Decision-makers normally deal with risk by combining intuitive thinking with deliberative thinking. Intuitive thinking operates automatically and quickly, with little or no effort and no voluntary control. It is often guided by emotional reactions or simple rules of conduct that have been acquired by personal experience with events and their consequences. Deliberative thinking allocates attention to effortful and intentional mental activities where individuals undertake trade-offs implicit in benefit-cost analysis, and recognize relevant interdependencies and connectedness as well as the need for coordination in coping with extreme events. 

Behavioral decision research and cognitive psychology teach us that intuitive thinking, guided heavily by emotions and focused on short time horizons and goals, is a common human response for dealing with low-probability, high-consequence events, oftentimes at the expense of adopting cost-effective deliberative strategies for mitigating future catastrophes.[3]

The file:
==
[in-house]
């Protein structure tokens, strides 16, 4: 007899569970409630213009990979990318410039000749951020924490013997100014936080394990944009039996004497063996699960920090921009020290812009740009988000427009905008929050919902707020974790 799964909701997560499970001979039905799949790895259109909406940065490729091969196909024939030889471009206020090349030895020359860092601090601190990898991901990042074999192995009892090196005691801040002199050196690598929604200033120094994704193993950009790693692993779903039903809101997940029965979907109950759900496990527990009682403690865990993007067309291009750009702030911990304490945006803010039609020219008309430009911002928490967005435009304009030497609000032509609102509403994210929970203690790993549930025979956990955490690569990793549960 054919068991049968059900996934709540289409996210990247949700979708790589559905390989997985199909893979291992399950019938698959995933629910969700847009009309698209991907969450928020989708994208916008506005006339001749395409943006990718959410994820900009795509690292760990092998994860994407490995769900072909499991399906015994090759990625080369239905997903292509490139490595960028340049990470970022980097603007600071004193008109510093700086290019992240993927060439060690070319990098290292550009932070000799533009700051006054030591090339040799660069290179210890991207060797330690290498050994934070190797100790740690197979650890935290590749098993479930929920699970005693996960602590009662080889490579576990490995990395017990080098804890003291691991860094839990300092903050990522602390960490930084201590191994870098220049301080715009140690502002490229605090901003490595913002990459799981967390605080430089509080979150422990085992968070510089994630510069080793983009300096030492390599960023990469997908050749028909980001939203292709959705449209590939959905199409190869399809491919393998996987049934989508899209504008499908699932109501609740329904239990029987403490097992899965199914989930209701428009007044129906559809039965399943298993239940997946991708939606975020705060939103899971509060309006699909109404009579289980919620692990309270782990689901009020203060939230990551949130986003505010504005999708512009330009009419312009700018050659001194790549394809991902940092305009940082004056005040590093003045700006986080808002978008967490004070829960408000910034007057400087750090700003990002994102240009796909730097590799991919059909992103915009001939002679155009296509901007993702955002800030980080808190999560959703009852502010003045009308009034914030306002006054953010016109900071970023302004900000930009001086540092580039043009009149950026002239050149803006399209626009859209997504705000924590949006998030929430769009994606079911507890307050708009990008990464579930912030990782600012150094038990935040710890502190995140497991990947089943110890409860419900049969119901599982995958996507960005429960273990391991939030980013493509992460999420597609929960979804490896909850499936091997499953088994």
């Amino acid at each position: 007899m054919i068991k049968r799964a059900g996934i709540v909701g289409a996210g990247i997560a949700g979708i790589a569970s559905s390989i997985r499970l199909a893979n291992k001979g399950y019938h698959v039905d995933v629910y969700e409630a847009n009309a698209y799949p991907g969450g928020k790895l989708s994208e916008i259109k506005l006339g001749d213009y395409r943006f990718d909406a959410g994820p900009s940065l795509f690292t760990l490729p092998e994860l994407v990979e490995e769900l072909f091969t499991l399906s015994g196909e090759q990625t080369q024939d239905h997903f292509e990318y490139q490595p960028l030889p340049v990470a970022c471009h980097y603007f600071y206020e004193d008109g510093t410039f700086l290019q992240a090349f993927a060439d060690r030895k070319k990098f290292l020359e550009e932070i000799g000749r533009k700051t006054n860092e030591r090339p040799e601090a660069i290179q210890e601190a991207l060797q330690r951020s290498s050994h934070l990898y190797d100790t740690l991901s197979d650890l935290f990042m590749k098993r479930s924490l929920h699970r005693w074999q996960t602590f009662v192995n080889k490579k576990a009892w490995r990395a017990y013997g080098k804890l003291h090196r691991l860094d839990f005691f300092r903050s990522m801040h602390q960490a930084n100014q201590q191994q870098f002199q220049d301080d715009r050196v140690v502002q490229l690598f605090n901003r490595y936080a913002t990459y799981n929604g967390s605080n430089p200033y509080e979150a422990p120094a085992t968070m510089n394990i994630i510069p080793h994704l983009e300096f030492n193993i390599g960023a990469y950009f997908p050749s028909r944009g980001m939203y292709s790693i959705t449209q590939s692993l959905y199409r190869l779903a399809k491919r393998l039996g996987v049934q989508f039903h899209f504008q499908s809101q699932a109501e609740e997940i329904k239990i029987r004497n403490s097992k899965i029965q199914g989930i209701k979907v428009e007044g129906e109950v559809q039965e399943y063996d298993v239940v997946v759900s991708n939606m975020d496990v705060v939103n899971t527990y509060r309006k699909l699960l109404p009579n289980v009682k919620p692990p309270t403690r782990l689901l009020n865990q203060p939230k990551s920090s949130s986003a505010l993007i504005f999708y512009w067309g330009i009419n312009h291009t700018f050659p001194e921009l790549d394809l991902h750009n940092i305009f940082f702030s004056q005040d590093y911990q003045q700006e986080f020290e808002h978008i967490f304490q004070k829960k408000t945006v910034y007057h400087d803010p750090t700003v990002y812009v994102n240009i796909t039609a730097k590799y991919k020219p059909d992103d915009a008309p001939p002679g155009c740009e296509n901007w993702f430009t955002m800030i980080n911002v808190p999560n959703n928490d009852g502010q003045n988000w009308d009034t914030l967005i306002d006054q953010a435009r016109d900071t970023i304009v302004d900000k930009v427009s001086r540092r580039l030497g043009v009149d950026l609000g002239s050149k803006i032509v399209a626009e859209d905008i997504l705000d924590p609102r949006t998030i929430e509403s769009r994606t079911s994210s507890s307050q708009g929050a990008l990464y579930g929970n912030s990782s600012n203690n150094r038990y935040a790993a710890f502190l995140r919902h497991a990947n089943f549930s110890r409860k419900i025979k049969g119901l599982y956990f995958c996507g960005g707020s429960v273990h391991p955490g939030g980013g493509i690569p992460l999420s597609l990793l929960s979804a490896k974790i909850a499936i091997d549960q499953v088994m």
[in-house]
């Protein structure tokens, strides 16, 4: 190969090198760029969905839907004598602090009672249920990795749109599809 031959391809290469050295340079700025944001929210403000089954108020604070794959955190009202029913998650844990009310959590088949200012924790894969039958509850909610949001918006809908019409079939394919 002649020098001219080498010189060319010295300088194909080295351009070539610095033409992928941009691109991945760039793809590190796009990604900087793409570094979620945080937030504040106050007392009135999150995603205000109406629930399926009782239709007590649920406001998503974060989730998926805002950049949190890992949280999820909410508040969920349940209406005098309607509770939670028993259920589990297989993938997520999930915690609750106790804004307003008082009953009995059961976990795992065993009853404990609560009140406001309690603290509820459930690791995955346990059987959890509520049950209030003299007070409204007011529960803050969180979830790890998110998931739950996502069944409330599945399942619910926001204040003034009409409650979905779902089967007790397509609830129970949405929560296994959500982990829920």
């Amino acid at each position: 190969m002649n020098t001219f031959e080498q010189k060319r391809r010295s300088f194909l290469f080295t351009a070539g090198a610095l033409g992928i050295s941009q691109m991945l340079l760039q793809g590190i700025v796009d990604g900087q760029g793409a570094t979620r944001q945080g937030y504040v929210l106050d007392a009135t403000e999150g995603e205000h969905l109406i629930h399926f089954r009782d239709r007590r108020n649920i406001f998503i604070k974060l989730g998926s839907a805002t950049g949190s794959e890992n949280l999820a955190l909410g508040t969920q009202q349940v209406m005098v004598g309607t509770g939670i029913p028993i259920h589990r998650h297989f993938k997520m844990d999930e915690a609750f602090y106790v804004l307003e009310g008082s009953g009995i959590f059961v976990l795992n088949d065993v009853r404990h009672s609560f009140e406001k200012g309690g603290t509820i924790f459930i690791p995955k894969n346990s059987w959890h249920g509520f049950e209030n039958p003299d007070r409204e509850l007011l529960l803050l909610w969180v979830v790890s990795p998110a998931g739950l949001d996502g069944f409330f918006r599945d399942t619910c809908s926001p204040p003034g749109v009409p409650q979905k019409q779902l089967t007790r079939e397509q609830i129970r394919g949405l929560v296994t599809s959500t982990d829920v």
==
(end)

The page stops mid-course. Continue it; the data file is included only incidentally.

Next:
Consumers who engage in intuitive thinking often fail to purchase insurance, or buy it only after suffering losses from a disaster. Insurers who engage in intuitive thinking sometimes proclaim that a risk is uninsurable even when the data exists to assess the risk (as in the case of earthquake insurance), or when the risk is insurable only with the help of a federal backstop against large losses (as in the case of terrorism insurance). Regulators sometimes prevent insurers from charging premiums that reflect risk, which may suggest to those residing in hazard-prone areas that they are safe from disasters when, in fact, they are not.